When he talked with my students in 2004, he claimed that philosophers were just those people who had read a certain collection of books — Kant, Descartes, Plato, I suppose. Whether you add Russell or Hegel or Heidegger to the list depends on where you live, and what the dominant philosophical school in your home country expects. As Rorty says in his lecture “Universalist Grandeur and Analytic Philosophy,”

if you teach philosophy in most nonanglophone countries, you must be prepared to talk about both [Hegel’s] Phenomenology of Spirit and [Heidegger’s] Letter on Humanism. You can, however, skip [Russell’s] theory of descriptions. Most Brazilian, Turkish and Polish philosophers, for example, manage to get by with only a vague idea of why their anglophone colleagues believe Russell to have been an important figure. Conversely, most Australian and US philosophers are puzzled that in much of the world the study of Hegel is still thought essential to a sound training in their discipline.

This anthropological move is interesting, not only because of its goal of deflating the question “What is philosophy/Philosophy?” but also because of its openness to the possibility that Mary Daly, or Emma Goldman, or Simone de Beauvoir, or Judith Butler, or Linda Martín Alcoff might be listed among the philosophers that an adequate philosophical training must include. But this raises the following question, which sits at the nexus of the tension in Rorty’s views of philosophy/Philosophy: Would such an outcome be a good thing? In fact, though we are not yet at that point — no one claims, as far as a I know, that a lack of sophistication about gender theory and feminist criticism means that someone has received an inadequate philosophical training — things have changed in the past 30 years. Though there are still some troglodytes [1] who say that feminist philosophy isn’t real philosophy, or who take pride in their ignorance of feminist writers, this is a geriatric population (though it might include some 40-year-olds — they are still, as far as I can tell, living in a paradigm that their trainers absorbed in the middle of the 20th century). As with scientists who went all in for the phlogiston paradigm, so it will go, I suspect, with philosophers who go all in for the old-fashioned paradigm of philosophy that sees “feminist philosophy” as an oxymoron: they die out, or get left behind.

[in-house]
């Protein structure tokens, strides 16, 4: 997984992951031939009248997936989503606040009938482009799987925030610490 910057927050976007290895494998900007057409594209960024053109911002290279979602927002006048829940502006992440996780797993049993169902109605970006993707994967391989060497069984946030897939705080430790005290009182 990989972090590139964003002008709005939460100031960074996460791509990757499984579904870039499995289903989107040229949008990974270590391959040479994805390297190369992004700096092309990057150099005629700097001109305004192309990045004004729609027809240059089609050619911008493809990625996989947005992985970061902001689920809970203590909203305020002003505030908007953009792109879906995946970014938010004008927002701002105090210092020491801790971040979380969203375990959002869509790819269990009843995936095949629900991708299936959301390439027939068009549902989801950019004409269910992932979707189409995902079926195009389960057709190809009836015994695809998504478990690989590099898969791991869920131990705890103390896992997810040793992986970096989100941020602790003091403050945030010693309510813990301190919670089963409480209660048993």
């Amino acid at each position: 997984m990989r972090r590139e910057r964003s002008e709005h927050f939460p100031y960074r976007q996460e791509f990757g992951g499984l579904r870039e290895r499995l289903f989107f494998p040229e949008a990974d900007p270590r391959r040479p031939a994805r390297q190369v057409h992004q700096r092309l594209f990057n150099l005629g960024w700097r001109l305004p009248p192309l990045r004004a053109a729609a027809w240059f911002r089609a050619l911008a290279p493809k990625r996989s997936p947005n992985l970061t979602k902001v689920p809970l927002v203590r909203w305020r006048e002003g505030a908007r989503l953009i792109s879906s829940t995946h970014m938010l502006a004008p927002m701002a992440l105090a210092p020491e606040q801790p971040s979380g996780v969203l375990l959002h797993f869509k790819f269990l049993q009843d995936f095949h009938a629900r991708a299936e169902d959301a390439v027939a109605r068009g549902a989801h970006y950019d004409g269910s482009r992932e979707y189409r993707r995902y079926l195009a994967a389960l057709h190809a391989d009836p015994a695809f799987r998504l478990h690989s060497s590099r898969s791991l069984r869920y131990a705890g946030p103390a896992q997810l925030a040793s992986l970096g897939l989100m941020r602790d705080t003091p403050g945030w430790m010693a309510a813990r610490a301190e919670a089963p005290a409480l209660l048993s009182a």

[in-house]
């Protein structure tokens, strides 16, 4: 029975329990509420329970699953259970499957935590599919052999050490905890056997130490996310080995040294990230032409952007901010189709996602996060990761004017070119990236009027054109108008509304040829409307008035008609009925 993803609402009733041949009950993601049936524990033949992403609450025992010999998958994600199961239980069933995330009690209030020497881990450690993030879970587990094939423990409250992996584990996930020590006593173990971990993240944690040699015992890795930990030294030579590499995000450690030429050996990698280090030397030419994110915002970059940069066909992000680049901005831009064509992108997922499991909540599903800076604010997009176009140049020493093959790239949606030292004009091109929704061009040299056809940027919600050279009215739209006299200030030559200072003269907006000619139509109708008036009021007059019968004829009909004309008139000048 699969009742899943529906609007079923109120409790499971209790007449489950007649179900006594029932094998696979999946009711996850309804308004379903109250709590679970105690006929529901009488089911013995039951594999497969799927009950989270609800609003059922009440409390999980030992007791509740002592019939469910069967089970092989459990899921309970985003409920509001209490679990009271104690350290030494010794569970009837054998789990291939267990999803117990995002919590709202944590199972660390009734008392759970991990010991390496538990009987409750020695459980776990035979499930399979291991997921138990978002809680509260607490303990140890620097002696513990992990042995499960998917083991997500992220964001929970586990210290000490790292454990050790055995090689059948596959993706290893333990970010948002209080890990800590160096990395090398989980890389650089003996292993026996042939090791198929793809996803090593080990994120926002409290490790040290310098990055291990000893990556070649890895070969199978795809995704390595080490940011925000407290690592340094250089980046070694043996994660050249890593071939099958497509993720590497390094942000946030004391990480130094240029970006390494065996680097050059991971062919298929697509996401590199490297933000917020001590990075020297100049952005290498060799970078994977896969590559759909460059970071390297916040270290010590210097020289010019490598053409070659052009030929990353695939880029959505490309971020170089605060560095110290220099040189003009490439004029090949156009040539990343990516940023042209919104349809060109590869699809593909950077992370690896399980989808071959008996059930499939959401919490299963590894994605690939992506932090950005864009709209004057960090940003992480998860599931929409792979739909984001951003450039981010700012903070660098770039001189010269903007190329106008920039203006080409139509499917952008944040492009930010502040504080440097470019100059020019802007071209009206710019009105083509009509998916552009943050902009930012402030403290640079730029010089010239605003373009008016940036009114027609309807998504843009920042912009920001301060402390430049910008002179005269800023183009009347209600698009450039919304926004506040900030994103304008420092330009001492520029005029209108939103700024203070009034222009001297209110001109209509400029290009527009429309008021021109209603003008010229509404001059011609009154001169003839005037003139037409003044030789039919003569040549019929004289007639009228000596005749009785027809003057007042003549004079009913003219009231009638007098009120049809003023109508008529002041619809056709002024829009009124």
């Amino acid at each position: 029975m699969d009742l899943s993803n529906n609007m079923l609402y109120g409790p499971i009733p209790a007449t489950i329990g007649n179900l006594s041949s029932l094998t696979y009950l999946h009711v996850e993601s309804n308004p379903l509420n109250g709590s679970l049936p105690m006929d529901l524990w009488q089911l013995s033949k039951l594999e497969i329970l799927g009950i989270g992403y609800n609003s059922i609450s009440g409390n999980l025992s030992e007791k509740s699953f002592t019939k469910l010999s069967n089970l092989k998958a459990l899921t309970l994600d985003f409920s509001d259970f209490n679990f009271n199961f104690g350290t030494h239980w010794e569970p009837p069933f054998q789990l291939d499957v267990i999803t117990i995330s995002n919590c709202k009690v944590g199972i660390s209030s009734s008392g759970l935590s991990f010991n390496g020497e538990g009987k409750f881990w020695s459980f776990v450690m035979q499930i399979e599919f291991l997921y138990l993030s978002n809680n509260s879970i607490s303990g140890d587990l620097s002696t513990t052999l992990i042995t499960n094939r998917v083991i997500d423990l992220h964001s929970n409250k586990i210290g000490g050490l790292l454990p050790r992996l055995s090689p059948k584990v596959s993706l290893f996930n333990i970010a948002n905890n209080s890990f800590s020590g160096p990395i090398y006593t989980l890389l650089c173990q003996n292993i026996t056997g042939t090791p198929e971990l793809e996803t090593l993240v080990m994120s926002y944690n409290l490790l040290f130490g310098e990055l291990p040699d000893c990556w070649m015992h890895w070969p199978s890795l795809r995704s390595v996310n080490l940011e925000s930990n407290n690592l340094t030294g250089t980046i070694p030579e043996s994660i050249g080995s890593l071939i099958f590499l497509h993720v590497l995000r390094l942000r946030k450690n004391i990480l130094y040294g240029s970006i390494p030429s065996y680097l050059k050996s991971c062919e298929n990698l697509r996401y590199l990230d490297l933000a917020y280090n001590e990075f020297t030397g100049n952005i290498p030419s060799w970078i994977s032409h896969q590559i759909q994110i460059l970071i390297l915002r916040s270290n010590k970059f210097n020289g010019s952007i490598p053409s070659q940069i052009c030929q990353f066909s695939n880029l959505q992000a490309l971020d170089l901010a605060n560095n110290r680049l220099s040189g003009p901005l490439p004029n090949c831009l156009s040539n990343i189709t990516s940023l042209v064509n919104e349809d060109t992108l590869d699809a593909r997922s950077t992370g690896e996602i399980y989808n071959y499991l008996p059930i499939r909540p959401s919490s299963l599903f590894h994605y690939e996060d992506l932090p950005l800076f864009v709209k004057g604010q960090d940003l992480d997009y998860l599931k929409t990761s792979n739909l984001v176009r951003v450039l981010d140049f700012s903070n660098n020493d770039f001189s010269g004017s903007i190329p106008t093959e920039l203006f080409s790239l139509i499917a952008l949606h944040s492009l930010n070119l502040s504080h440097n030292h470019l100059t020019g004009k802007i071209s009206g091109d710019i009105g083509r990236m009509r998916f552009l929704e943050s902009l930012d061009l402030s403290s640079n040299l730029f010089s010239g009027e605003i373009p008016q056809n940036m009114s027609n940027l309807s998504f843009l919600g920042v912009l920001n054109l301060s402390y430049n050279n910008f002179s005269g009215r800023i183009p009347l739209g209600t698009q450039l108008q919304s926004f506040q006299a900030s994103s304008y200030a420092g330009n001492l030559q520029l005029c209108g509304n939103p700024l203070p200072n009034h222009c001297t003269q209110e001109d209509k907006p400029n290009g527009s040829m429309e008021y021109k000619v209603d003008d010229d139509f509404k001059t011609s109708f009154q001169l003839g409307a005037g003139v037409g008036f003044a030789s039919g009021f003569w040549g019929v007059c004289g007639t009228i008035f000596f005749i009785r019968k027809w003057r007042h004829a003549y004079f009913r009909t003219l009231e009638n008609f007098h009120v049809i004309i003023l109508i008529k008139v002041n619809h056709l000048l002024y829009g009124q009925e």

But as I write this, I’m reminded of a discussion I had with a former student, who told me that he’d heard from another student that my seminar on David Foster Wallace was more “philosophical” than my seminar on Simone de Beauvoir. I wasn’t quite sure what this meant — we’d read very little “traditional” philosophy in the Wallace seminar, but had read The Second Sex, The Ethics of Ambiguity, and some work by Sartre and Merleau-Ponty in the Beauvoir seminar. However, some of the students in the Beauvoir seminar talked about “unphilosophical” things — sex, relationships with lovers or parents, being gay or being women — and I wondered if that might be the reason that the student judged the course to be something other than philosophical (the majority of the students in that class were women, too — but that I leave aside for now).

The quotidian, the everyday — maybe that’s not what my student was looking for in a philosophy seminar? But we talked about these kinds of quotidian issues in the Wallace course, too (a class in which men outnumbered women by a large margin). We talked about the value of boredom, the influence of irony and television on culture, about depression and the problem of knowing what other people are thinking and feeling, about clichés and their value, about tennis and games. Maybe my student thought that the students in the Beauvoir class were less inclined to critical analysis than were the students in the Wallace class? That the former were “dogmatic” in a way that the latter were not?

And if that’s the right reading of my student’s judgment, then is he trying to say that in philosophy we are willing to question everything — even our most cherished commitments about gender equality — and that that’s what makes a class or a writer “philosophical”? This brings us back to Wittgenstein, Rorty would point out. We must stand on something — we can’t question everything all at once. Minimally, when we’re “questioning everything” we are assuming that questioning everything is good, that critical and rational appraisal is the road of virtue — or of philosophy.

Which brings us back to the question of what Rorty had in mind when he distinguished between the kind of feminist work he saw as useful, and the “feminist philosophy” he thought didn’t do very much. Insofar as feminists tried to align themselves with the profession of Philosophy, he may have thought they were just clearing brush; in so far as they engaged in the kind of political work of organizers, or wrote and imagined alternative forms of life, they were not really doing the work of Philosophy, though they might be doing the kind of work that philosophers as strong poets and individual geniuses can do. Maybe this is what he was getting at. To paraphrase Rorty paraphrasing Emerson, we should walk the earth as prophets of the next age, rather than in the fear of God or the light of Reason.